Strip Paint From Miniatures in 3 Quick Steps (Plus Ultrasonic Cleaner advice)

How Do I Strip Paint Off Of Miniatures?  Removing paint from miniature, models, plastic or resin is done with the use of solvents, cleaners, soap and water.  Acrylic paints are easier to remove.  Oils and Enamels are typically more challenging than Acrylics but can be stripped successfully without harming a plastic or resin model.  

I mostly paint plastic Warhammer models and I’ve stripped a fair few of them.  I’ve also had to strip paint from miniatures made of pewter and metal.  Lastly, I have stripped the paint job off of 3D printed resin and PLA minis. 

The process for all of them is very similar, the difference being that resin is much less sturdy, so go easier on it.

If you are looking to strip resin prints, plastic models or metal minis, either 3D printed or from a manufacturer, I’ll give you my first 3 steps. 

We’ll go into advanced steps beneath that:

Strip Paint from Miniatures: Simple 3-Step Process

Step 1: Apply a Paint Stripper or Cleaner

  • Choose a suitable paint stripper or cleaner. I recommend simple green or 99% isopropyl alcohol
  • Ensure you’re working in a well-ventilated area and wearing appropriate safety gear, such as gloves and goggles.
  • Use a plastic container or Ultrasonic Cleaner and fill with your cleaner.  Enough to cover the minis want to strip.
  • Put your models in the cleaner and let it sit for a good while.  If you used an Ultrasonic cleaner, run it through a cycle and let it sit for 30 minutes.
  • For Resin models I would let it sit for 10 minutes at a time and check it.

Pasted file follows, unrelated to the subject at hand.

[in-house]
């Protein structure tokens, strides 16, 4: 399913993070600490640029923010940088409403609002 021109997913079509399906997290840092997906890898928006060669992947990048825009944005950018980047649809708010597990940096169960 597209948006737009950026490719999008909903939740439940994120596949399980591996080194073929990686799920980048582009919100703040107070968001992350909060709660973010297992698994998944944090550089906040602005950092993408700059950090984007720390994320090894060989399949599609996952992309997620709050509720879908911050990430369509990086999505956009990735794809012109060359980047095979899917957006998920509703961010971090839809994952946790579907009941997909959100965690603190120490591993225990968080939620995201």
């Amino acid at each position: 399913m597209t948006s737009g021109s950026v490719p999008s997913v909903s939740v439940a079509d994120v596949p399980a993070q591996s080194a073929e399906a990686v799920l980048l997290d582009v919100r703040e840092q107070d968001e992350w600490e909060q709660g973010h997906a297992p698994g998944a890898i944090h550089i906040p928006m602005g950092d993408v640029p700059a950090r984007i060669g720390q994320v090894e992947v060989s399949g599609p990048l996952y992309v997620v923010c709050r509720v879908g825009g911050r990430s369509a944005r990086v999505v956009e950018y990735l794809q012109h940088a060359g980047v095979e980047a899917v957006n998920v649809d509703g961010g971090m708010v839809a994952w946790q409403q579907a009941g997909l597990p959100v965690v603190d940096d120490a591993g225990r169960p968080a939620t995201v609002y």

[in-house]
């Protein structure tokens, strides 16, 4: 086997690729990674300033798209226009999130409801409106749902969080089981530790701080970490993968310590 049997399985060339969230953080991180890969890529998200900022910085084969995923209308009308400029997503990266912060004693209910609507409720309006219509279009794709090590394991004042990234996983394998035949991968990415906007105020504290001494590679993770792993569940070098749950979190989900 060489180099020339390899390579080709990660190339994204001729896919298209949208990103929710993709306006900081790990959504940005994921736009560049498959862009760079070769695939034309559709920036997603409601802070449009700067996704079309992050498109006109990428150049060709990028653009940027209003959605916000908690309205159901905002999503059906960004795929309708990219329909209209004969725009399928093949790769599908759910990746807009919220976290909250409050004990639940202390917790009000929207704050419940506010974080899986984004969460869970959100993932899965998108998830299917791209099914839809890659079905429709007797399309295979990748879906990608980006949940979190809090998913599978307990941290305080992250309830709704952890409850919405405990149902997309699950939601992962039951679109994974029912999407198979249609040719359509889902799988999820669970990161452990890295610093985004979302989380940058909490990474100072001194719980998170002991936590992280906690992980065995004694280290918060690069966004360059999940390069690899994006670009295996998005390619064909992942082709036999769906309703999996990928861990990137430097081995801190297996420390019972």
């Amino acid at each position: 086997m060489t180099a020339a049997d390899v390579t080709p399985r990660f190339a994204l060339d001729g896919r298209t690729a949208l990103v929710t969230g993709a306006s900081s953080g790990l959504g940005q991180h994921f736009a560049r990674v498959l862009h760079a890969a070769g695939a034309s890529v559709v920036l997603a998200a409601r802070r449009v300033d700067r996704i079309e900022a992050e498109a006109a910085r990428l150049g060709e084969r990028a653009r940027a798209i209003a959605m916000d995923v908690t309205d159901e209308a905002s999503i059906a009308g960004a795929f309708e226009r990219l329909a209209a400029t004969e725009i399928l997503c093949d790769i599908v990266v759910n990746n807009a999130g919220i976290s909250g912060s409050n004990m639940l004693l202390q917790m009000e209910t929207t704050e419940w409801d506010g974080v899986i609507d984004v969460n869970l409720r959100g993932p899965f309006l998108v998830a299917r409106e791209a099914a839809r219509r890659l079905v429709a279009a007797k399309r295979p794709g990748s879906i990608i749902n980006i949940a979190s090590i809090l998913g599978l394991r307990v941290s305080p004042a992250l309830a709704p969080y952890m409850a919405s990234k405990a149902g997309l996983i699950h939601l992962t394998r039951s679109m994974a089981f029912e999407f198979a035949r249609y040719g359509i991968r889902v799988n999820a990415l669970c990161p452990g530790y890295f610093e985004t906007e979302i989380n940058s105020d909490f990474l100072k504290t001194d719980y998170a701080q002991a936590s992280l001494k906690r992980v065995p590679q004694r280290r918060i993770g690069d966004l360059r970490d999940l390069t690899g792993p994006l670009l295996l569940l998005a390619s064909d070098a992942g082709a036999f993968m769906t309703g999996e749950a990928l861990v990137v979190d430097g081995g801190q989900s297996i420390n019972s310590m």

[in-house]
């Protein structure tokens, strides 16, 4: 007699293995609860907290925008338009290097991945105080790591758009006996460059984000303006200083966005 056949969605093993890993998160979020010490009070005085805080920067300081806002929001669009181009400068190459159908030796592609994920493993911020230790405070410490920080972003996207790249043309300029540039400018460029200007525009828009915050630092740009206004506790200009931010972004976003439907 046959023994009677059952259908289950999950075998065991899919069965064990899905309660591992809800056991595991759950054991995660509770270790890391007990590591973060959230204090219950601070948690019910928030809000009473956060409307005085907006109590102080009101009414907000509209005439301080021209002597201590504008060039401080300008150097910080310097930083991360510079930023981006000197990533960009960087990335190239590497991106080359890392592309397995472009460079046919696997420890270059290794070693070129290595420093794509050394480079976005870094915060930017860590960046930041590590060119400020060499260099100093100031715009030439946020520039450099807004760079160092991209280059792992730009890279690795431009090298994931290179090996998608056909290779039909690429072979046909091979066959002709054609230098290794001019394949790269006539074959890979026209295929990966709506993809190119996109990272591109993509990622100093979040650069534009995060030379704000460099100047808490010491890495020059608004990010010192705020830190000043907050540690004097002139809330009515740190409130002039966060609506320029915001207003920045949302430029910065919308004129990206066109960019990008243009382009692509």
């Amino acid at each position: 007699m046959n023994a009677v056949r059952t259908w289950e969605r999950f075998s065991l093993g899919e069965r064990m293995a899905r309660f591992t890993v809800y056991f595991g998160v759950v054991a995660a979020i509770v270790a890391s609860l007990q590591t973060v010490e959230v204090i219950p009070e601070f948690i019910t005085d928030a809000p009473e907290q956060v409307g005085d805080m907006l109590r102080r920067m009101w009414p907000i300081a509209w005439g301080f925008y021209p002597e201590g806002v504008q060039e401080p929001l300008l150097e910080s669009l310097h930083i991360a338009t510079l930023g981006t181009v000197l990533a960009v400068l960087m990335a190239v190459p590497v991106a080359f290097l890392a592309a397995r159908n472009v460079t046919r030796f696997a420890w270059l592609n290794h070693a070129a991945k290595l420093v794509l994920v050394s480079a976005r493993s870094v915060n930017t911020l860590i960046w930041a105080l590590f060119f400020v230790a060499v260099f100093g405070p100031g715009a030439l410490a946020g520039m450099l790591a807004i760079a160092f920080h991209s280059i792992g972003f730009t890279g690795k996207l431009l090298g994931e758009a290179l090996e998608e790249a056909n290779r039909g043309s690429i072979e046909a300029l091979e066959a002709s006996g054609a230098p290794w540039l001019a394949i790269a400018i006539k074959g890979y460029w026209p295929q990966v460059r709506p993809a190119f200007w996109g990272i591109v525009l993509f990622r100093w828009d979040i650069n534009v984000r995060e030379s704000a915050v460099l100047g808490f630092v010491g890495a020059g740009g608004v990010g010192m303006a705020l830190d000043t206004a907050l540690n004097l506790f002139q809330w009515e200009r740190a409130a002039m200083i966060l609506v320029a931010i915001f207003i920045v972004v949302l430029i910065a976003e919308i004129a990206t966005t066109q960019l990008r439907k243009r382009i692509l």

Step 2: Brush or Wipe Off Paint

  • After the print, model or miniature has had some time in the cleaning solution take it out using nitrile gloves for protection.
  • Use a soft-bristle brush, old toothbrush, or a cloth to gently scrub the miniature’s surface. This will help loosen the paint that has been softened by the paint stripper.
  • Be extra careful with resin miniatures. You don’t want to damage the details or the material.
  • I tend to use other tools around the house like Q-tips and toothpicks to get paint out of creases.

Step 3: Repeat as Needed

  • Depending on how the first round went, you can adjust as needed.  Either more or less time in the cleaner. 
  • Sometimes the cleaner will only get a single layer off and simply repeating exactly what you did will get results
  • You might need to repeat Steps 1 and 2 multiple times until you’ve successfully removed all the paint from the miniature.

It’s a simple but very effective process to remove old paint.  Remember that you’re using cleaning products, and isopropyl alcohol is highly flammable.  Use safety gloves, cover the container to reduce fumes, and wear a mask if you need to.  

Solvents:  Simple Green and Isopropyl Alcohol for Paint Stripping

Using Simple Green Cleaner for Paint Stripping

  • Description: Simple Green is a popular household cleaner. It’s one of the most commonly recommended solvents for stripping miniatures, and I’ve had luck with it personally.  
  • Application: To use Simple Green for stripping paint from miniatures:
    1. Dilute the Simple Green cleaner with water. Typically, a 1:1 mixture with water is what they recommend and that’s what I start with.
    2. Place the miniatures in a container or ultrasonic cleaner, make sure they are fully submerged.
    3. Allow the miniatures to soak for a few hours or overnight, depending on the paint and its thickness.
    4. After soaking, use a soft-bristle brush, toothbrush, or cloth to gently scrub and wipe away the softened paint.
    5. Repeat the soaking and scrubbing process as needed until the paint is fully removed.